Running Head: MANAGING RELIGIOUS CONFLICT Managing Religious Conflict within Psychotherapy Ryan Hagen UMASS Lowell Abstract This paper discusses the relationship of religion and psychology within the setting of interpersonal dynamic psychotherapy. It raises the question of whether and to what extent religion should be included in a therapeutic setting. Varying perspectives on this issue are reviewed, followed by an examination of the consequences of addressing religion within therapy.
Several examples are offered of potential pit falls a therapist may encounter in this situation as well as suggestions for minimizing the likelihood of these occurrences. Two models are included which provide frameworks for assessing the degree in which a person an individual client may be religious. These models can be used in tandem and are helpful to the therapist in determining whether religion should be addressed with a particular client. They are also helpful in indicating whether their patients’ religion is connected to their mental health, as well as how the therapist should adjust their approach accordingly.
Don’t waste your time!
Order your assignment!
Conflict can arise, when the values and beliefs of one’s religion run contrary to those which are developed in a therapeutic setting. Although the purpose and the goals of therapy and religion are often aligned, their methods for achieving this are often incongruent, particularly when questions of morality and sin arise. In this paper, I aim to understand the nature of the kinds of resistance a therapist may encounter in these types of settings and explore tactics which allow the therapist to remain relatively neutral about their own particular biases, as well prevent the patient’s religious bias from interfering with their own progress.
The second group of problems revolve around the therapist having only a very limited understanding their patients religion, which may restrict the therapist capacity for understanding a patient who has based much of their life’s choices on their faith. For example, each religious division in the Christian faith has a particular kind of religious reasoning, which is usually drawn from different bible texts. It may be difficult to understand the reasoning of a patient without having this knowledge beforehand, and the therapist may be unable to ccurately assess the significance of certain behaviors or customs. The third set of problems has to do with a lack of strategies for approaching the first two sets. It is only recently that mental health programs have begun to incorporate a religious diversity course into their curriculum. Often, the patient’s beliefs are so ingrained and complex, that if a therapist tries to breach a certain defense which is linked with a religious position using argument or logic, another religious position is already in place to reinforce the first.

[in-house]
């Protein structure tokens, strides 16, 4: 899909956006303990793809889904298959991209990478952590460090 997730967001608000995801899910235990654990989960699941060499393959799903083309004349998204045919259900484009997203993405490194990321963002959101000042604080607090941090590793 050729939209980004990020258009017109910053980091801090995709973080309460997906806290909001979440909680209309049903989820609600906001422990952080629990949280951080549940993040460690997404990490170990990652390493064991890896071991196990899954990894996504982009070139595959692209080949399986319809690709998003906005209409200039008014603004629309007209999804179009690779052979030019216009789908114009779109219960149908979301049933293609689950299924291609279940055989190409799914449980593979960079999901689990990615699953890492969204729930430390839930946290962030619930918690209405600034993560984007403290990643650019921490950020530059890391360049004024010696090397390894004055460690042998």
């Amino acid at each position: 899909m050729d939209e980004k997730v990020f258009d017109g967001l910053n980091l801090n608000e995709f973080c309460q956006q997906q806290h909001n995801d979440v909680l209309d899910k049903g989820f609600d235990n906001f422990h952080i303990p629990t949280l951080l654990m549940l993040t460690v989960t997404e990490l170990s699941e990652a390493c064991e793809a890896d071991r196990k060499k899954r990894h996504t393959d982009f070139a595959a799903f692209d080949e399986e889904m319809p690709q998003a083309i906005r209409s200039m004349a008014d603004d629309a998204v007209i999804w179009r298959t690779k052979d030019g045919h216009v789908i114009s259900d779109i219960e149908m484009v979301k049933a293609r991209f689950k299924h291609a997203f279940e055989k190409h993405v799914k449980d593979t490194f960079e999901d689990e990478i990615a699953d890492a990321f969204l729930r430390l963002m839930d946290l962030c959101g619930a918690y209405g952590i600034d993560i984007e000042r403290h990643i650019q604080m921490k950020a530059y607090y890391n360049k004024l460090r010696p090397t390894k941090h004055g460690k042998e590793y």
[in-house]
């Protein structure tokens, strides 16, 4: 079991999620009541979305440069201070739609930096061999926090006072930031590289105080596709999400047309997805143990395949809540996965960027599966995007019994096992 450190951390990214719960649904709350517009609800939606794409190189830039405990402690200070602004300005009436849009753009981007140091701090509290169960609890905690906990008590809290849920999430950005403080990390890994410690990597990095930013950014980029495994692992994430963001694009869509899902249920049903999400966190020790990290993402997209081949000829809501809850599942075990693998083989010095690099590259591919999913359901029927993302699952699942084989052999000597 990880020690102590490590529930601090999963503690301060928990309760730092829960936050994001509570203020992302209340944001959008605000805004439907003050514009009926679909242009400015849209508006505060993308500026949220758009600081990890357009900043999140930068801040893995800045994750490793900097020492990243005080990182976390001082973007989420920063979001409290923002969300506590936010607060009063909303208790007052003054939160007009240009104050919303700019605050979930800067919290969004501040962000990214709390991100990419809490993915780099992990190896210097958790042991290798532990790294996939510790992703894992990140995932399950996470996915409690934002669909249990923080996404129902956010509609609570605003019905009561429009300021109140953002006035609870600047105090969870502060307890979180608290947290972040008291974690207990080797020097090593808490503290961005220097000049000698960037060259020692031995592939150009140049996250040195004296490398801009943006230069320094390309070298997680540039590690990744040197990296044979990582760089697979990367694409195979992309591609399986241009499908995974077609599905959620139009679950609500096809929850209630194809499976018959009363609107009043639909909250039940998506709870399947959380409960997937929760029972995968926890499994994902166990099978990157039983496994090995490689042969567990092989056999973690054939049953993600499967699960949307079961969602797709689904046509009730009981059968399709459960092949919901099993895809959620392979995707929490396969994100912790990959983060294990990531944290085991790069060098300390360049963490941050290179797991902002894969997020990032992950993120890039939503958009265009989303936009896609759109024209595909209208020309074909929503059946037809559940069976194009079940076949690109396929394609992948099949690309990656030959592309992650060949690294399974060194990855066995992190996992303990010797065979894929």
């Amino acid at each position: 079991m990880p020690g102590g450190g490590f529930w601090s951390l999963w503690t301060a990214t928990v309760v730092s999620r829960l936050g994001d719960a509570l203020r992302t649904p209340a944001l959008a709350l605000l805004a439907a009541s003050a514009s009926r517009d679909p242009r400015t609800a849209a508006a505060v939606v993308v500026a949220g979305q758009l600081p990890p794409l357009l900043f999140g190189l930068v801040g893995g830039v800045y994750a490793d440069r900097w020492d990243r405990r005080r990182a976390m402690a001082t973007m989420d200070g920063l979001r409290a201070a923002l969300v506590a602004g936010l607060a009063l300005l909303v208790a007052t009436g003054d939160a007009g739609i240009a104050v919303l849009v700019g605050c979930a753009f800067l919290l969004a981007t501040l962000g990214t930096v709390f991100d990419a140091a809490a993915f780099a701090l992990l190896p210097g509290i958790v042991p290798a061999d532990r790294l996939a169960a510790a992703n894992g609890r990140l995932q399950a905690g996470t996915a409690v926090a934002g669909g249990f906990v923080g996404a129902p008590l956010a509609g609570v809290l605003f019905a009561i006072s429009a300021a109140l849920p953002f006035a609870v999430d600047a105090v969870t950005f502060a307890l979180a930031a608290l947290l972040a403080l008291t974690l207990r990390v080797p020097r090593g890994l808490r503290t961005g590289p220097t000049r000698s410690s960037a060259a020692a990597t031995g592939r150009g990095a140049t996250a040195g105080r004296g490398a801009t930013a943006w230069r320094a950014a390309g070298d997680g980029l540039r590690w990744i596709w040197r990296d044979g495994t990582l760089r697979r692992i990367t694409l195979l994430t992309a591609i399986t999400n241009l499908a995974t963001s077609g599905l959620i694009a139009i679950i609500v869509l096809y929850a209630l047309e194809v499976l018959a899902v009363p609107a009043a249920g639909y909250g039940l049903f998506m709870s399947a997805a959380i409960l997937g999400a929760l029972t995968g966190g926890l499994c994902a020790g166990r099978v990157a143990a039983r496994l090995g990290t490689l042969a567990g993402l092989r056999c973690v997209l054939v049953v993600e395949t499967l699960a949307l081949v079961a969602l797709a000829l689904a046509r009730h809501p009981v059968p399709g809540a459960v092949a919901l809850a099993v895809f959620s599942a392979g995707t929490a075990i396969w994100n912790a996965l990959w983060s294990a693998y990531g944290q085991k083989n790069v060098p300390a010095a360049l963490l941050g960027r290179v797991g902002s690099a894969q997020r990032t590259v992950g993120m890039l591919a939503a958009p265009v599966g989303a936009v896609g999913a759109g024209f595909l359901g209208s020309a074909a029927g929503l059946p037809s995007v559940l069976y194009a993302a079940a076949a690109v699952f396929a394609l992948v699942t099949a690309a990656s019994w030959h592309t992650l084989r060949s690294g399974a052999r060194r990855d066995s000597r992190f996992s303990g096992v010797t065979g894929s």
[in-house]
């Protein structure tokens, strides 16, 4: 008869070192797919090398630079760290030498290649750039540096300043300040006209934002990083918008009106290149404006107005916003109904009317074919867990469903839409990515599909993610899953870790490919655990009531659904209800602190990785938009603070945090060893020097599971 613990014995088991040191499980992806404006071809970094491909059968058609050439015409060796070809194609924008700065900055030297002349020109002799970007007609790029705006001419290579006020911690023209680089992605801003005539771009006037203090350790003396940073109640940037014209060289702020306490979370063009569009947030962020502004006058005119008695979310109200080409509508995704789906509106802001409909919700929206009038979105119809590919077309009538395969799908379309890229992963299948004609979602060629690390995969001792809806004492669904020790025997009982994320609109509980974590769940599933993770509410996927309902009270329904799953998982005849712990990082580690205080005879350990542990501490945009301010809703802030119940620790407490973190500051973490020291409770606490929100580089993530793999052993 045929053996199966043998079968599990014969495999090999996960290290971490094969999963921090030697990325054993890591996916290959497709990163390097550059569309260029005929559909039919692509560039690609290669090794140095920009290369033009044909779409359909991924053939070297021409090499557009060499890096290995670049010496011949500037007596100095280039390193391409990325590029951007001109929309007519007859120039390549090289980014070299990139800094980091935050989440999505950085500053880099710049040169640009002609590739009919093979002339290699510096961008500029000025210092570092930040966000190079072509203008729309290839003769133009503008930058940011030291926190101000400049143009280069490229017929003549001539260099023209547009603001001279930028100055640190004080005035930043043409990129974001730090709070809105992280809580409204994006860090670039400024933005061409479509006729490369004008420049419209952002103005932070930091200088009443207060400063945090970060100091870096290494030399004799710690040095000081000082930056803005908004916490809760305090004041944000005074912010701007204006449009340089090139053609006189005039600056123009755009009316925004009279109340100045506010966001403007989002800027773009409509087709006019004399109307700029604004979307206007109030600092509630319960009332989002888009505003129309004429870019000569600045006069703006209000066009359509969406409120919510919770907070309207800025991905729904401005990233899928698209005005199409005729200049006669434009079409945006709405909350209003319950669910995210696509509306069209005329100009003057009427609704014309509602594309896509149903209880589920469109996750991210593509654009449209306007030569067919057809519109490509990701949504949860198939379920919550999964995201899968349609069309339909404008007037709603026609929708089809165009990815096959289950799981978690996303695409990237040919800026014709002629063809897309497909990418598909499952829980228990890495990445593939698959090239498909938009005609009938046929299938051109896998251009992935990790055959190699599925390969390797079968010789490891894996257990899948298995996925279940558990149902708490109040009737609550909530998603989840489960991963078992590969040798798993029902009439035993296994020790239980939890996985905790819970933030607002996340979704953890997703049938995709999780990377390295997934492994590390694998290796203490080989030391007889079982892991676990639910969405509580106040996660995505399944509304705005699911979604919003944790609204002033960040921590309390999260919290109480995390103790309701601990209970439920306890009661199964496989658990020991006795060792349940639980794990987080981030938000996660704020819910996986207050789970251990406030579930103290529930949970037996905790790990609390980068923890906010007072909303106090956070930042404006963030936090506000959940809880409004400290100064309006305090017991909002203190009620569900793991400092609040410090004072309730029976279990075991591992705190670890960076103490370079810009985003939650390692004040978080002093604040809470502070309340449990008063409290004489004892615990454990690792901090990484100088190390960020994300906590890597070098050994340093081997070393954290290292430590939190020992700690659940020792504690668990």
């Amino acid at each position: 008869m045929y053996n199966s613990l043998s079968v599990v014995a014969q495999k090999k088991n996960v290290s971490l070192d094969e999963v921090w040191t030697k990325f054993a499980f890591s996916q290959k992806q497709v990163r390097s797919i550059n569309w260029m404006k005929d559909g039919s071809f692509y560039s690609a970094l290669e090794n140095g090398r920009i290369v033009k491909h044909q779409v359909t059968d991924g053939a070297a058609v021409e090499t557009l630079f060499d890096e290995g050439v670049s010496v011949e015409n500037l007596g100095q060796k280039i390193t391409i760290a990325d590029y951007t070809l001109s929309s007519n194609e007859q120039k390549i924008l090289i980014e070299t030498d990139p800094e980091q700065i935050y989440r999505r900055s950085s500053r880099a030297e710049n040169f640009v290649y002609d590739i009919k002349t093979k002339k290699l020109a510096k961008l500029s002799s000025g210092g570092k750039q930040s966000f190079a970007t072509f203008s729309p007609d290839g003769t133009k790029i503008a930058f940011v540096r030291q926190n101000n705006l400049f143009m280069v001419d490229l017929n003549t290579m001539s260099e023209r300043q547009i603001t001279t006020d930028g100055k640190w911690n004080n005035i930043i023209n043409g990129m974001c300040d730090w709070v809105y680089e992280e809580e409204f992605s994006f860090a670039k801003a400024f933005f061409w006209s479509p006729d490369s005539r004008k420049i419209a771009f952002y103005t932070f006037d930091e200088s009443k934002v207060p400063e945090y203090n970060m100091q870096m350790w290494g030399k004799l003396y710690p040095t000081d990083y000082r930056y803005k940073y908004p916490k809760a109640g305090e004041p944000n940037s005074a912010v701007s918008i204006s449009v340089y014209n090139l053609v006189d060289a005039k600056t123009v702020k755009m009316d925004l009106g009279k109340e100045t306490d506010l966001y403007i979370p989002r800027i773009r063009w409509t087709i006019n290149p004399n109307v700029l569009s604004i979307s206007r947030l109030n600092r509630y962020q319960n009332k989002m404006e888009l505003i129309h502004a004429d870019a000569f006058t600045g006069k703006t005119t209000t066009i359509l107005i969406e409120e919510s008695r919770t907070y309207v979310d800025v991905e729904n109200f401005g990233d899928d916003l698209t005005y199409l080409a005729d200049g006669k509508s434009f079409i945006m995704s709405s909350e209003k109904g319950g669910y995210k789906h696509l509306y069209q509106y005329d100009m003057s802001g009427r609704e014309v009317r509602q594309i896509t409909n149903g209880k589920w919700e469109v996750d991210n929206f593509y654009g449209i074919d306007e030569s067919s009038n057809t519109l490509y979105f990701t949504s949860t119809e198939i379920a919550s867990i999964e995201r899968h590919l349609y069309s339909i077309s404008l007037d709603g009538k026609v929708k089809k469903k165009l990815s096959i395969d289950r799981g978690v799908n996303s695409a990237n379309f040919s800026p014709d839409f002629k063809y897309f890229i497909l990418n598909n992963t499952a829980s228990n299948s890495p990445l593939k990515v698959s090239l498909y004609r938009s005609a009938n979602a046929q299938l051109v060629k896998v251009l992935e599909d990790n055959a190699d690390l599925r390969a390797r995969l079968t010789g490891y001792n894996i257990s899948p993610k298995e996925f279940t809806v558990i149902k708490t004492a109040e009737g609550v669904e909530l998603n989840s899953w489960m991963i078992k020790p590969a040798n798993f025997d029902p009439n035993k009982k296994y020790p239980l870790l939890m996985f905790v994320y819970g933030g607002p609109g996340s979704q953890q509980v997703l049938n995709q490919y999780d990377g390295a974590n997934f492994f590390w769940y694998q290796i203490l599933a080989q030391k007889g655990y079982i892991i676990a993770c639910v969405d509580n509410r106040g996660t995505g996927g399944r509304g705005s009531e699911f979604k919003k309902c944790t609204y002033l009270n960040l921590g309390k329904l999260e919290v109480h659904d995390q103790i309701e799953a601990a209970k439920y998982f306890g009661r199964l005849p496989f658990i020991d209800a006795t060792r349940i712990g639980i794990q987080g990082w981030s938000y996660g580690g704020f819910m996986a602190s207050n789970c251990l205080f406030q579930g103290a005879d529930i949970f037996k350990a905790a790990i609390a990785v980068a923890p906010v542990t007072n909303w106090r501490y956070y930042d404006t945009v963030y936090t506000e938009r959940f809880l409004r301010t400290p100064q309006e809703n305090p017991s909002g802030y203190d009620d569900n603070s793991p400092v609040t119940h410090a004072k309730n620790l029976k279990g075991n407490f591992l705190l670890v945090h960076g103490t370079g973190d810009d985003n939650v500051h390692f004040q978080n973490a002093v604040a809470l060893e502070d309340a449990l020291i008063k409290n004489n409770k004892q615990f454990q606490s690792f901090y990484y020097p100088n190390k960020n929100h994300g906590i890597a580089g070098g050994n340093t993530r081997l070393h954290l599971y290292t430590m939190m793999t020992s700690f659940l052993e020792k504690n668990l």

Another problem can arise when a patient feels the therapist has given them an unpleasant interpretation of something, will quickly fall back on the fact that the therapist does not share their religious values. Several suggestions are made by Spero (1981) on how to avoid developing negative counter-transference: The therapist needs to learn to distinguish between mature and immature religious belief systems. The therapist must be willing to analyze personal religious beliefs and attitudes objectively and independently.
The therapist must develop a nonanxious, nonfamilial approach toward working with religiously similar clients. The therapist must learn to distinguish between true commitment to religious values and such expression used as a defense to avoid warranted exploration of religious material. 5. The therapist should focus specifically on those areas of belief that have therapeutic value, and he or she needs to remember that the client’s beliefs themselves are not the focus of therapy. Some patients, however, benefit from including religion or spirituality within therapy.
Shafransky and Gorsuch (1984) that therapists who had revealed a positive spiritual stance in therapy had a positive effect on the outcome. In 1989, Richards, in a study of 100 Mormon patients, found that they were more trusting of therapists who disclosed a belief in god. A lot of this depends on the patient. Quackenbos (et al 1986) outlined four viewpoints or degrees of involvement a person may have with their religion, and how it is used to interpret mental health. The four viewpoints are orthodox, moderate, neutralist and atheistic.
These lay on a continuum, where those with orthodox viewpoints believe mental problems are caused by sin, and on the other end, atheistic sees mental problems as purely psychological. Another framework was proposed by Batson and Ventis (1982). They argued that a therapist’s need to understand the different ways of being religious in order to understand the impact that religion may or may not have on their patient. They created their framework around 3 dimensions, each of which has it’s own continuum. The 3 dimensions are quest, ends and means.
The ‘quest’ continuum measures the degree of importance the individual places on existential questions, but does not necessarily feel an urgency to have answered. An example of this would be an agnostic, or a philosopher who enjoys the process of examining these kinds of questions. A person on the high end of this continuum would tend to have doubts about religion, and be tentative about religious viewpoints. The ‘means’ continuum assesses religion in terms of its practical usefulness, in regards to meeting the needs of the person.